Motion Sickness in Dogs and Puppies

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Motion Sickness in Dogs and PuppiesAs Catherine took a sweeping, cloverleaf turn onto the interstate she was thankful that she had thought to bring a travel-crate for Hugo, her new 9-week-old Saint Bernard puppy. She was taking Hugo home for the first time, and Hugo’s tummy was not up to the ride – up came his little breakfast. Puppies commonly suffer from motion sickness, but older dogs can have their moments, too.

Those of us who have had the experience of a carsick dog might select a number of other words for the condition, but in Traditional Chinese Medicine regurgitation is considered “Rebellious Stomach Chi.” Stomach Chi is the life-force energy that supports the stomach’s ability to function properly. Stomach Chi is supposed to flow downwards, not upwards. If the Chi goes in the wrong direction, it is being “rebellious” and that’s no fun for either dog or driver.

There are specific acupressure points that you can use before taking your dog in the car to help avoid having your dog experience rebellious stomach Chi. By applying pressure to these particular points, you are effectively helping your dog balance the flow of energy throughout his body so that his stomach Chi will flow in its natural direction – down.

Acupressure has been used for 1000’s of years for physical and emotional problems in both animals and humans. These simple techniques can resolve injuries more quickly, support the body before, during, and after surgeries, reduce swelling, minimize pain, help with calming, and immune system conditions. These are just a few of the issues for which you can use acupressure to help your animals.

Acupressure is always available and perfectly safe so you can perform a treatment whenever you suspect that travels with your dog might be a bit bumpy taxing his stomach Chi. Give it a try by just following the directions accompanying this article and consulting the acupressure point chart for Motion Sickness / Nausea. This will make for happier trails for both you and your best friend

Acupressure Treatment From Start to Finish

We suggest you perform the Motion Sickness / Nausea treatment within an hour prior to getting into the car. Of course, this treatment can be used for other times when nausea or stomach upsets are causing your dog discomfort.

An acupressure treatment is a comforting and healing experience for you and your animal. Start by finding a quiet, calm location, where your dog feels at ease. Breathe evenly and slowly while thinking about how you want your dog to feel. Once you have formulated your intention for the treatment, you are ready to begin.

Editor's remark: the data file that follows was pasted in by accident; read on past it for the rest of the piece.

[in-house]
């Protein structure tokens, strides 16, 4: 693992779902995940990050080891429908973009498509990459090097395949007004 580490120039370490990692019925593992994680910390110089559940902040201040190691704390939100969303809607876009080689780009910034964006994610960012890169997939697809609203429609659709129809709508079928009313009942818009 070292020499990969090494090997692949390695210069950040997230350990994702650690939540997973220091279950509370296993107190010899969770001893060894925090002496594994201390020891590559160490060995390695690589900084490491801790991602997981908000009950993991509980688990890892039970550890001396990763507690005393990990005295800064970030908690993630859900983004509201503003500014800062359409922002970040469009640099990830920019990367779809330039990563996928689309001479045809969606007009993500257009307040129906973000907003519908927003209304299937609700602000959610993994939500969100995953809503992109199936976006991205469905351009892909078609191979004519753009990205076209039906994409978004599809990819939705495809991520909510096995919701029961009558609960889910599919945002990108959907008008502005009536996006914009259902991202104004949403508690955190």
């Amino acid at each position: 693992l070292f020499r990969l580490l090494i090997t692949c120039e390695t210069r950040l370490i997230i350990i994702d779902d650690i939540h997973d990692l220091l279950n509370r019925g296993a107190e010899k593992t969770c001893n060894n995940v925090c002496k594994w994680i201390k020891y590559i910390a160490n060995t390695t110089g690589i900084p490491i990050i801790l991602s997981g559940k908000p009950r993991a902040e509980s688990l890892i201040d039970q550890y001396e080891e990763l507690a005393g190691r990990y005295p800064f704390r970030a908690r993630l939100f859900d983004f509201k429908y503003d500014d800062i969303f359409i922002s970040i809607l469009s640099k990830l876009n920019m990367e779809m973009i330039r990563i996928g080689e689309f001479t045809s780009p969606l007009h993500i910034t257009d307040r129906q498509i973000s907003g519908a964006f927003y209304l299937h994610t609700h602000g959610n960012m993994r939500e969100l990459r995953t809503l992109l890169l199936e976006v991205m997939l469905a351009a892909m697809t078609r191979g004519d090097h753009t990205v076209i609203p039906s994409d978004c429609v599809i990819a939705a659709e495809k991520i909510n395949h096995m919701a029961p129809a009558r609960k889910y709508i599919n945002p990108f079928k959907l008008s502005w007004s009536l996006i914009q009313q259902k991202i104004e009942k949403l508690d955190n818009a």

To perform the Opening to an acupressure treatment, trace the Bladder Meridian using the heel of your hand, starting at the top of neck and gliding down your dog’s body.

Gently place one hand on his shoulder, this hand serves as your “anchor” hand. Place the heel of your other hand at the top of his neck just to the side of his spine and stroke down his neck. Continue by smoothly stroking over his body down to his hindquarters, staying to the side his spine. Continue to stroke down his leg following the Bladder Meridian (see diagram above) line to the outside digit. Do this same stroking with the heel of your hand three times on each side of your dog. The Opening prepares your dog for intentional touch.

Point Work

For the Point Work phase of this treatment follow the Motion Sickness / Nausea Chart provided in this article. Start by resting one hand comfortably on your animal. Use your other hand to perform the actual Point Work. Hold a specific acupressure point for about 30-seconds up to one-minute. Two Point Work Techniques:

Direct Thumb Technique: Gently place the tip of your thumb directly on the acupressure point at a 90-degree angle adding a little pressure.

Two-Finger Technique: Put your middle finger on top of you index finger and then place your index finger at a 90-degree angle gently, but with intentional firmness, directly on the acupressure point.

Use whichever Point Work technique is most comfortable for you and your dog. The Two-Finger Technique seems to be particularly good for smaller dogs and the Thumb Technique for larger dogs.

Closing

To complete the acupressure session, repeat the stroking procedure described in the “Opening” phase of the treatment. With the heel of your hand, tracing the Bladder Meridian as shown above, stroke down your animal’s body, starting at the top of the neck, just off the midline. Repeat the stroking three times on each side of his body just the way you did in the Opening. This procedure reconnects the flow of energy and establishes the new cellular memory.

Nancy Zidonis and Amy Snow are the authors of: The Well-Connected Dog: A Guide To Canine Acupressure; Acu-Cat: A Guide to Feline Acupressure; and, Equine Acupressure: A Working Manual;. They own Tallgrass Publishers, which offers Meridian Charts for horses, dogs, and cats, plus Introducing Equine Acupressure, a 50-minute training video. They also provide training courses worldwide. For further information: www.animalacupressure.com, Phone: 888-841-7211, email: acupressure4all@earthlink.net

Article courtesy of Pet360